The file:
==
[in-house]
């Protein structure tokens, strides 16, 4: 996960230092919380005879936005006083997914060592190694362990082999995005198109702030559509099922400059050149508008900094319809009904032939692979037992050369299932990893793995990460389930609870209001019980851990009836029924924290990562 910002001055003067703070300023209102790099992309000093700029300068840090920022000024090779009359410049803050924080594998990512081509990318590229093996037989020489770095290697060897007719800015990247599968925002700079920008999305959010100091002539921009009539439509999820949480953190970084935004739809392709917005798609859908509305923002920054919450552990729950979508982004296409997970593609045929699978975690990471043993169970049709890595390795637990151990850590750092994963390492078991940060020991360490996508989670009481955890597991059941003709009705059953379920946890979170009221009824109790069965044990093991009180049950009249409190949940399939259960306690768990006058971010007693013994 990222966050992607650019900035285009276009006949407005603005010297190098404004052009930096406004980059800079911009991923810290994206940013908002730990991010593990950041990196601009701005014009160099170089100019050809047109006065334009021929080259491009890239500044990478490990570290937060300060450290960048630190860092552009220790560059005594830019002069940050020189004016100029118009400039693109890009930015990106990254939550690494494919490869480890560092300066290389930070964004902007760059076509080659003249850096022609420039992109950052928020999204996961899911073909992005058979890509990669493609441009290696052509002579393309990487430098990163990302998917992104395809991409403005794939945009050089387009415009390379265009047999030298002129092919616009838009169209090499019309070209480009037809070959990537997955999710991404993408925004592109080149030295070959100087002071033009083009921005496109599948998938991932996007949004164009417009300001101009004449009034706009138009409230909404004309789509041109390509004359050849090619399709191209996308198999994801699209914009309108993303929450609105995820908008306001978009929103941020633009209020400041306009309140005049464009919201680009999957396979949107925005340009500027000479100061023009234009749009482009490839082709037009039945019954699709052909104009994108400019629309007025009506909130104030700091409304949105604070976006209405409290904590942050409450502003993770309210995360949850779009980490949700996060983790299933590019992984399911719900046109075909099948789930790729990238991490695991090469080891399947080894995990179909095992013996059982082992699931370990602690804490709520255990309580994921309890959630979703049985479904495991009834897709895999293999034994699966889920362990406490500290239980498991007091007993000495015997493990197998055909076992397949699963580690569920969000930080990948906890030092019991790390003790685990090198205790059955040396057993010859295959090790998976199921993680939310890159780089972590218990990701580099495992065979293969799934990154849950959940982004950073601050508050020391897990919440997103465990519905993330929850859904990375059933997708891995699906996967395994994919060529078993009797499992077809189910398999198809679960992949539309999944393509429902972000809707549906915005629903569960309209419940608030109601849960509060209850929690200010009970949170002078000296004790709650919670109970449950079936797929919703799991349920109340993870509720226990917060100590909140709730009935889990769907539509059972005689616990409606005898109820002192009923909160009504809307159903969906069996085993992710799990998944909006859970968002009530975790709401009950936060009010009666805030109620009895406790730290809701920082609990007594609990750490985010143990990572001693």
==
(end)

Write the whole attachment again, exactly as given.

[in-house]
């Protein structure tokens, strides 16, 4: 996960230092919380005879936005006083997914060592190694362990082999995005198109702030559509099922400059050149508008900094319809009904032939692979037992050369299932990893793995990460389930609870209001019980851990009836029924924290990562 910002001055003067703070300023209102790099992309000093700029300068840090920022000024090779009359410049803050924080594998990512081509990318590229093996037989020489770095290697060897007719800015990247599968925002700079920008999305959010100091002539921009009539439509999820949480953190970084935004739809392709917005798609859908509305923002920054919450552990729950979508982004296409997970593609045929699978975690990471043993169970049709890595390795637990151990850590750092994963390492078991940060020991360490996508989670009481955890597991059941003709009705059953379920946890979170009221009824109790069965044990093991009180049950009249409190949940399939259960306690768990006058971010007693013994 990222966050992607650019900035285009276009006949407005603005010297190098404004052009930096406004980059800079911009991923810290994206940013908002730990991010593990950041990196601009701005014009160099170089100019050809047109006065334009021929080259491009890239500044990478490990570290937060300060450290960048630190860092552009220790560059005594830019002069940050020189004016100029118009400039693109890009930015990106990254939550690494494919490869480890560092300066290389930070964004902007760059076509080659003249850096022609420039992109950052928020999204996961899911073909992005058979890509990669493609441009290696052509002579393309990487430098990163990302998917992104395809991409403005794939945009050089387009415009390379265009047999030298002129092919616009838009169209090499019309070209480009037809070959990537997955999710991404993408925004592109080149030295070959100087002071033009083009921005496109599948998938991932996007949004164009417009300001101009004449009034706009138009409230909404004309789509041109390509004359050849090619399709191209996308198999994801699209914009309108993303929450609105995820908008306001978009929103941020633009209020400041306009309140005049464009919201680009999957396979949107925005340009500027000479100061023009234009749009482009490839082709037009039945019954699709052909104009994108400019629309007025009506909130104030700091409304949105604070976006209405409290904590942050409450502003993770309210995360949850779009980490949700996060983790299933590019992984399911719900046109075909099948789930790729990238991490695991090469080891399947080894995990179909095992013996059982082992699931370990602690804490709520255990309580994921309890959630979703049985479904495991009834897709895999293999034994699966889920362990406490500290239980498991007091007993000495015997493990197998055909076992397949699963580690569920969000930080990948906890030092019991790390003790685990090198205790059955040396057993010859295959090790998976199921993680939310890159780089972590218990990701580099495992065979293969799934990154849950959940982004950073601050508050020391897990919440997103465990519905993330929850859904990375059933997708891995699906996967395994994919060529078993009797499992077809189910398999198809679960992949539309999944393509429902972000809707549906915005629903569960309209419940608030109601849960509060209850929690200010009970949170002078000296004790709650919670109970449950079936797929919703799991349920109340993870509720226990917060100590909140709730009935889990769907539509059972005689616990409606005898109820002192009923909160009504809307159903969906069996085993992710799990998944909006859970968002009530975790709401009950936060009010009666805030109620009895406790730290809701920082609990007594609990750490985010143990990572001693």